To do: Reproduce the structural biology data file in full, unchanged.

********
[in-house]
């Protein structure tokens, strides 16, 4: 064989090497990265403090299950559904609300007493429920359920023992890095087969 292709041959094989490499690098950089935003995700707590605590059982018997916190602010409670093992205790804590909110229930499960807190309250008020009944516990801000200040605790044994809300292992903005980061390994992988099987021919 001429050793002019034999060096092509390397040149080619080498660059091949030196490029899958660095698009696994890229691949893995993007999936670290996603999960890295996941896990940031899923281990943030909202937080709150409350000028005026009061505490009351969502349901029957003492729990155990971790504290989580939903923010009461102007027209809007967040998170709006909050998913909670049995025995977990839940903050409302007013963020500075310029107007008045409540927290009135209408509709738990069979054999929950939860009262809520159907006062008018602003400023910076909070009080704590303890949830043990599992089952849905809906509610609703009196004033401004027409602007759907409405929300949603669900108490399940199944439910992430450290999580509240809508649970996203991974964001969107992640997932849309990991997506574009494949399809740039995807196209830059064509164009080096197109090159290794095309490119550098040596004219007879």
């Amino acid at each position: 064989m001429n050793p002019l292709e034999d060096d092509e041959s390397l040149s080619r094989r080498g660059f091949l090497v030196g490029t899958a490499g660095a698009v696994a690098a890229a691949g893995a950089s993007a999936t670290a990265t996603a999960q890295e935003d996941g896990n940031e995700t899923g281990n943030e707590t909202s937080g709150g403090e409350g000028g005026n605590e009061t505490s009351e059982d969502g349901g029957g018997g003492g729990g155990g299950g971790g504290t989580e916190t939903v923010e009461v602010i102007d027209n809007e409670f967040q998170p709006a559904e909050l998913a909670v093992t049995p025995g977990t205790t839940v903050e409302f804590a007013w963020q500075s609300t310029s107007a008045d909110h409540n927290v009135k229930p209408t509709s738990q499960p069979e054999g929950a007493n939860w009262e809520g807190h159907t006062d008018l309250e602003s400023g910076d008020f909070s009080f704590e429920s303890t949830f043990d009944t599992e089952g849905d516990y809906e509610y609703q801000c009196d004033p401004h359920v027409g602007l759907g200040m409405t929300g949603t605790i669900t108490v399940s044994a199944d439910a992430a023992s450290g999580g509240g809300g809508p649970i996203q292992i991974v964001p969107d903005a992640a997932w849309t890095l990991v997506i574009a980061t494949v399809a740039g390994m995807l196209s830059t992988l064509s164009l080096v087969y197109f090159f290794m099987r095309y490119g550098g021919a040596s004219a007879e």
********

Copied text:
[in-house]
């Protein structure tokens, strides 16, 4: 064989090497990265403090299950559904609300007493429920359920023992890095087969 292709041959094989490499690098950089935003995700707590605590059982018997916190602010409670093992205790804590909110229930499960807190309250008020009944516990801000200040605790044994809300292992903005980061390994992988099987021919 001429050793002019034999060096092509390397040149080619080498660059091949030196490029899958660095698009696994890229691949893995993007999936670290996603999960890295996941896990940031899923281990943030909202937080709150409350000028005026009061505490009351969502349901029957003492729990155990971790504290989580939903923010009461102007027209809007967040998170709006909050998913909670049995025995977990839940903050409302007013963020500075310029107007008045409540927290009135209408509709738990069979054999929950939860009262809520159907006062008018602003400023910076909070009080704590303890949830043990599992089952849905809906509610609703009196004033401004027409602007759907409405929300949603669900108490399940199944439910992430450290999580509240809508649970996203991974964001969107992640997932849309990991997506574009494949399809740039995807196209830059064509164009080096197109090159290794095309490119550098040596004219007879």
């Amino acid at each position: 064989m001429n050793p002019l292709e034999d060096d092509e041959s390397l040149s080619r094989r080498g660059f091949l090497v030196g490029t899958a490499g660095a698009v696994a690098a890229a691949g893995a950089s993007a999936t670290a990265t996603a999960q890295e935003d996941g896990n940031e995700t899923g281990n943030e707590t909202s937080g709150g403090e409350g000028g005026n605590e009061t505490s009351e059982d969502g349901g029957g018997g003492g729990g155990g299950g971790g504290t989580e916190t939903v923010e009461v602010i102007d027209n809007e409670f967040q998170p709006a559904e909050l998913a909670v093992t049995p025995g977990t205790t839940v903050e409302f804590a007013w963020q500075s609300t310029s107007a008045d909110h409540n927290v009135k229930p209408t509709s738990q499960p069979e054999g929950a007493n939860w009262e809520g807190h159907t006062d008018l309250e602003s400023g910076d008020f909070s009080f704590e429920s303890t949830f043990d009944t599992e089952g849905d516990y809906e509610y609703q801000c009196d004033p401004h359920v027409g602007l759907g200040m409405t929300g949603t605790i669900t108490v399940s044994a199944d439910a992430a023992s450290g999580g509240g809300g809508p649970i996203q292992i991974v964001p969107d903005a992640a997932w849309t890095l990991v997506i574009a980061t494949v399809a740039g390994m995807l196209s830059t992988l064509s164009l080096v087969y197109f090159f290794m099987r095309y490119g550098g021919a040596s004219a007879e």